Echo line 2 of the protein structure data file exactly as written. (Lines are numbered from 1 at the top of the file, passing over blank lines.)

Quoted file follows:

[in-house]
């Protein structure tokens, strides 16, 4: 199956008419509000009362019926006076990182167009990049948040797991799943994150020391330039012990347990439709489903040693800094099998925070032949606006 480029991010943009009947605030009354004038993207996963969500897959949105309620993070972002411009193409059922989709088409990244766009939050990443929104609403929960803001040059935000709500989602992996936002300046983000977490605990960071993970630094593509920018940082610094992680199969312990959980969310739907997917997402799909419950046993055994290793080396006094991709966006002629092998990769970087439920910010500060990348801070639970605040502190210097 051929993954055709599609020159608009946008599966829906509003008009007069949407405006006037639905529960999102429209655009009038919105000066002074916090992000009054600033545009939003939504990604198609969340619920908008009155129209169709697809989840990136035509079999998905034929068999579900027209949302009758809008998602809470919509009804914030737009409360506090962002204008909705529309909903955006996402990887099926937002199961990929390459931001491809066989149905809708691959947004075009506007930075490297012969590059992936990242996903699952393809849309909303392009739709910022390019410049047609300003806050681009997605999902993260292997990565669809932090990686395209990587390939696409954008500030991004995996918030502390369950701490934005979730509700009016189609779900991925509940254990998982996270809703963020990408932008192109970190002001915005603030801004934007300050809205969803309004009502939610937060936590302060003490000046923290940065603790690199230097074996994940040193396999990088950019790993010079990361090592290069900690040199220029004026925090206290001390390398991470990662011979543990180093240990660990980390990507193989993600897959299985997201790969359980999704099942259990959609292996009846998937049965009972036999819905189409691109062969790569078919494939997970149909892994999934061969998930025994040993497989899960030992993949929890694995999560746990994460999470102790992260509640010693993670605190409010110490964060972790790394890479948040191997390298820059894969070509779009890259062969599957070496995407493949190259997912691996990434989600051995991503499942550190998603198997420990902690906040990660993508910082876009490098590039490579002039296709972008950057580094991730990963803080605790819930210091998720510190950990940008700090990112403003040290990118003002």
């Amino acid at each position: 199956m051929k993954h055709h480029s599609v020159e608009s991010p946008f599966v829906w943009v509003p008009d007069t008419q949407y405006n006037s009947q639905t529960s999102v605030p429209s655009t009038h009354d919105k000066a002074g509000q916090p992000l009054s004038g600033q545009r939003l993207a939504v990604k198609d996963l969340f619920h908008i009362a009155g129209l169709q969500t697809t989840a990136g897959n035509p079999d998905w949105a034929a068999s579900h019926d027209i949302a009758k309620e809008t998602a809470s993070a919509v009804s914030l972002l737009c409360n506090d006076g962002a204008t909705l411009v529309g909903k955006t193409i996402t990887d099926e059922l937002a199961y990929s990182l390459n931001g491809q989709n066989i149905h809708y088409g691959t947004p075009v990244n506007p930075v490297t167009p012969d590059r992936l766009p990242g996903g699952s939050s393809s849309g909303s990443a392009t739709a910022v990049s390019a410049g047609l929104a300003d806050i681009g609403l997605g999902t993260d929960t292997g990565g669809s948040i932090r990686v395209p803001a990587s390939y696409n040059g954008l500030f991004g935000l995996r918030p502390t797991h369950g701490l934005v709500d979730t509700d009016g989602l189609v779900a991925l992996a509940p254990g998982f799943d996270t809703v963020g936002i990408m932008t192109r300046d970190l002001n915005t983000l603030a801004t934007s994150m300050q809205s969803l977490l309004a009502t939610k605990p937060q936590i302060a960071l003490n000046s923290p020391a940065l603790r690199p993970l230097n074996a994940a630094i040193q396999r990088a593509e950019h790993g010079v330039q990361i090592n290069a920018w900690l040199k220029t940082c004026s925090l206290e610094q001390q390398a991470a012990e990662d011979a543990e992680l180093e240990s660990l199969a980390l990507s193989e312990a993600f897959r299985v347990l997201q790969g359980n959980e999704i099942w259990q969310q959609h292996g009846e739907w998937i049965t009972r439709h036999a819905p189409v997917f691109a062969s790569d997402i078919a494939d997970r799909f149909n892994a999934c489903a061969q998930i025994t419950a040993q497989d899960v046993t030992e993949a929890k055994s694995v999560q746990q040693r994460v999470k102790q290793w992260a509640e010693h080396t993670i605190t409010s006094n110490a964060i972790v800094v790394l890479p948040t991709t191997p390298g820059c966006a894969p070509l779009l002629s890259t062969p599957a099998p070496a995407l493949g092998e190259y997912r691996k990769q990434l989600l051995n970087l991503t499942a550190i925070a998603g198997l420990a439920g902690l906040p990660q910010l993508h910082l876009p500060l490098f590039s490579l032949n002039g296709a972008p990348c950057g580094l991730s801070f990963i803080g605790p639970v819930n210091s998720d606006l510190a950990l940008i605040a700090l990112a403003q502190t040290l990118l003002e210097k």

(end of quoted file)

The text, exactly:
């Protein structure tokens, strides 16, 4: 199956008419509000009362019926006076990182167009990049948040797991799943994150020391330039012990347990439709489903040693800094099998925070032949606006 480029991010943009009947605030009354004038993207996963969500897959949105309620993070972002411009193409059922989709088409990244766009939050990443929104609403929960803001040059935000709500989602992996936002300046983000977490605990960071993970630094593509920018940082610094992680199969312990959980969310739907997917997402799909419950046993055994290793080396006094991709966006002629092998990769970087439920910010500060990348801070639970605040502190210097 051929993954055709599609020159608009946008599966829906509003008009007069949407405006006037639905529960999102429209655009009038919105000066002074916090992000009054600033545009939003939504990604198609969340619920908008009155129209169709697809989840990136035509079999998905034929068999579900027209949302009758809008998602809470919509009804914030737009409360506090962002204008909705529309909903955006996402990887099926937002199961990929390459931001491809066989149905809708691959947004075009506007930075490297012969590059992936990242996903699952393809849309909303392009739709910022390019410049047609300003806050681009997605999902993260292997990565669809932090990686395209990587390939696409954008500030991004995996918030502390369950701490934005979730509700009016189609779900991925509940254990998982996270809703963020990408932008192109970190002001915005603030801004934007300050809205969803309004009502939610937060936590302060003490000046923290940065603790690199230097074996994940040193396999990088950019790993010079990361090592290069900690040199220029004026925090206290001390390398991470990662011979543990180093240990660990980390990507193989993600897959299985997201790969359980999704099942259990959609292996009846998937049965009972036999819905189409691109062969790569078919494939997970149909892994999934061969998930025994040993497989899960030992993949929890694995999560746990994460999470102790992260509640010693993670605190409010110490964060972790790394890479948040191997390298820059894969070509779009890259062969599957070496995407493949190259997912691996990434989600051995991503499942550190998603198997420990902690906040990660993508910082876009490098590039490579002039296709972008950057580094991730990963803080605790819930210091998720510190950990940008700090990112403003040290990118003002």